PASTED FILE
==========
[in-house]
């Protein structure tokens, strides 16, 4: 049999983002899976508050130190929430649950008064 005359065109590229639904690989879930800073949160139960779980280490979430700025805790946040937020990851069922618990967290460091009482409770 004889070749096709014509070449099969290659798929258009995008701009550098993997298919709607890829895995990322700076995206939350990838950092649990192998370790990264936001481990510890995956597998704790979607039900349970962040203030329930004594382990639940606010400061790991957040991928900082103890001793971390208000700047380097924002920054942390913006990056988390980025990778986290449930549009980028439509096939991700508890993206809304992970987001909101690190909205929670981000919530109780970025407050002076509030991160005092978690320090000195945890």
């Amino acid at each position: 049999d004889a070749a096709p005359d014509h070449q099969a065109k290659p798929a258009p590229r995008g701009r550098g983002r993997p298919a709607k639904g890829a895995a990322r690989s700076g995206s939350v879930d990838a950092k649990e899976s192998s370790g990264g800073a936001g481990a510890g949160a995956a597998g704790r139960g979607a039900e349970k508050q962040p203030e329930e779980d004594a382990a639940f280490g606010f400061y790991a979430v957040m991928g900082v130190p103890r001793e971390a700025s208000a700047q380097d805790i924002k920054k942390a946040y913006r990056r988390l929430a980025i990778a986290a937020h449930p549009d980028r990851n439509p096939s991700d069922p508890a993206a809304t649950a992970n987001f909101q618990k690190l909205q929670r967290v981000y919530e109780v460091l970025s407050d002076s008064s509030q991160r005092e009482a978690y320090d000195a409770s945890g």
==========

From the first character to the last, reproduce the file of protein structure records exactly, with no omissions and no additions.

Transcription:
[in-house]
């Protein structure tokens, strides 16, 4: 049999983002899976508050130190929430649950008064 005359065109590229639904690989879930800073949160139960779980280490979430700025805790946040937020990851069922618990967290460091009482409770 004889070749096709014509070449099969290659798929258009995008701009550098993997298919709607890829895995990322700076995206939350990838950092649990192998370790990264936001481990510890995956597998704790979607039900349970962040203030329930004594382990639940606010400061790991957040991928900082103890001793971390208000700047380097924002920054942390913006990056988390980025990778986290449930549009980028439509096939991700508890993206809304992970987001909101690190909205929670981000919530109780970025407050002076509030991160005092978690320090000195945890």
């Amino acid at each position: 049999d004889a070749a096709p005359d014509h070449q099969a065109k290659p798929a258009p590229r995008g701009r550098g983002r993997p298919a709607k639904g890829a895995a990322r690989s700076g995206s939350v879930d990838a950092k649990e899976s192998s370790g990264g800073a936001g481990a510890g949160a995956a597998g704790r139960g979607a039900e349970k508050q962040p203030e329930e779980d004594a382990a639940f280490g606010f400061y790991a979430v957040m991928g900082v130190p103890r001793e971390a700025s208000a700047q380097d805790i924002k920054k942390a946040y913006r990056r988390l929430a980025i990778a986290a937020h449930p549009d980028r990851n439509p096939s991700d069922p508890a993206a809304t649950a992970n987001f909101q618990k690190l909205q929670r967290v981000y919530e109780v460091l970025s407050d002076s008064s509030q991160r005092e009482a978690y320090d000195a409770s945890g």